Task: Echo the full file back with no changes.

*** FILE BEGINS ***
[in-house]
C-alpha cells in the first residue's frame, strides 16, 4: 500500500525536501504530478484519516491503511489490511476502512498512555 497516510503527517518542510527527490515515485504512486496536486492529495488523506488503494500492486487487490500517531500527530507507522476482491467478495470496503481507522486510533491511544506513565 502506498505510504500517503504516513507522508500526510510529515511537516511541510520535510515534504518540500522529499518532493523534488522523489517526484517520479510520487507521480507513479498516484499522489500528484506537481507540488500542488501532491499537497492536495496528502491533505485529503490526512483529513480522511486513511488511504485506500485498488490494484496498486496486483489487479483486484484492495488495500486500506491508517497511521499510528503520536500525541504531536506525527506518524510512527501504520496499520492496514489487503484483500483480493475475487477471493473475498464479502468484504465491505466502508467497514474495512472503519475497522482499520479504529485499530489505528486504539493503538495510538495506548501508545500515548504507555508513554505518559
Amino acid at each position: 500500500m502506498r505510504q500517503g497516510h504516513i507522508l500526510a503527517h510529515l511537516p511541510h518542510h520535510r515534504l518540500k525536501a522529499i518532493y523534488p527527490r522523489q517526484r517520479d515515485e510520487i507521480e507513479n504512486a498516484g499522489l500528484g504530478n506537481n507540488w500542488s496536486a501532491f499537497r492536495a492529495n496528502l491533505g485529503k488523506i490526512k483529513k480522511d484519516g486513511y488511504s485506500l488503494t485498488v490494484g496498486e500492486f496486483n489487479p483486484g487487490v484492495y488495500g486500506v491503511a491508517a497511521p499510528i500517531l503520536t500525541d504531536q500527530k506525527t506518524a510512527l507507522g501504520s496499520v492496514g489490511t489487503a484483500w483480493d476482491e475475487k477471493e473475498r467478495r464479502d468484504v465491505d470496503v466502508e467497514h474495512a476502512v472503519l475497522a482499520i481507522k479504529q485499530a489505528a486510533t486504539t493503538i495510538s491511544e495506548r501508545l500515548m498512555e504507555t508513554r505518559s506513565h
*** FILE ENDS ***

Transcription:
[in-house]
C-alpha cells in the first residue's frame, strides 16, 4: 500500500525536501504530478484519516491503511489490511476502512498512555 497516510503527517518542510527527490515515485504512486496536486492529495488523506488503494500492486487487490500517531500527530507507522476482491467478495470496503481507522486510533491511544506513565 502506498505510504500517503504516513507522508500526510510529515511537516511541510520535510515534504518540500522529499518532493523534488522523489517526484517520479510520487507521480507513479498516484499522489500528484506537481507540488500542488501532491499537497492536495496528502491533505485529503490526512483529513480522511486513511488511504485506500485498488490494484496498486496486483489487479483486484484492495488495500486500506491508517497511521499510528503520536500525541504531536506525527506518524510512527501504520496499520492496514489487503484483500483480493475475487477471493473475498464479502468484504465491505466502508467497514474495512472503519475497522482499520479504529485499530489505528486504539493503538495510538495506548501508545500515548504507555508513554505518559
Amino acid at each position: 500500500m502506498r505510504q500517503g497516510h504516513i507522508l500526510a503527517h510529515l511537516p511541510h518542510h520535510r515534504l518540500k525536501a522529499i518532493y523534488p527527490r522523489q517526484r517520479d515515485e510520487i507521480e507513479n504512486a498516484g499522489l500528484g504530478n506537481n507540488w500542488s496536486a501532491f499537497r492536495a492529495n496528502l491533505g485529503k488523506i490526512k483529513k480522511d484519516g486513511y488511504s485506500l488503494t485498488v490494484g496498486e500492486f496486483n489487479p483486484g487487490v484492495y488495500g486500506v491503511a491508517a497511521p499510528i500517531l503520536t500525541d504531536q500527530k506525527t506518524a510512527l507507522g501504520s496499520v492496514g489490511t489487503a484483500w483480493d476482491e475475487k477471493e473475498r467478495r464479502d468484504v465491505d470496503v466502508e467497514h474495512a476502512v472503519l475497522a482499520i481507522k479504529q485499530a489505528a486510533t486504539t493503538i495510538s491511544e495506548r501508545l500515548m498512555e504507555t508513554r505518559s506513565h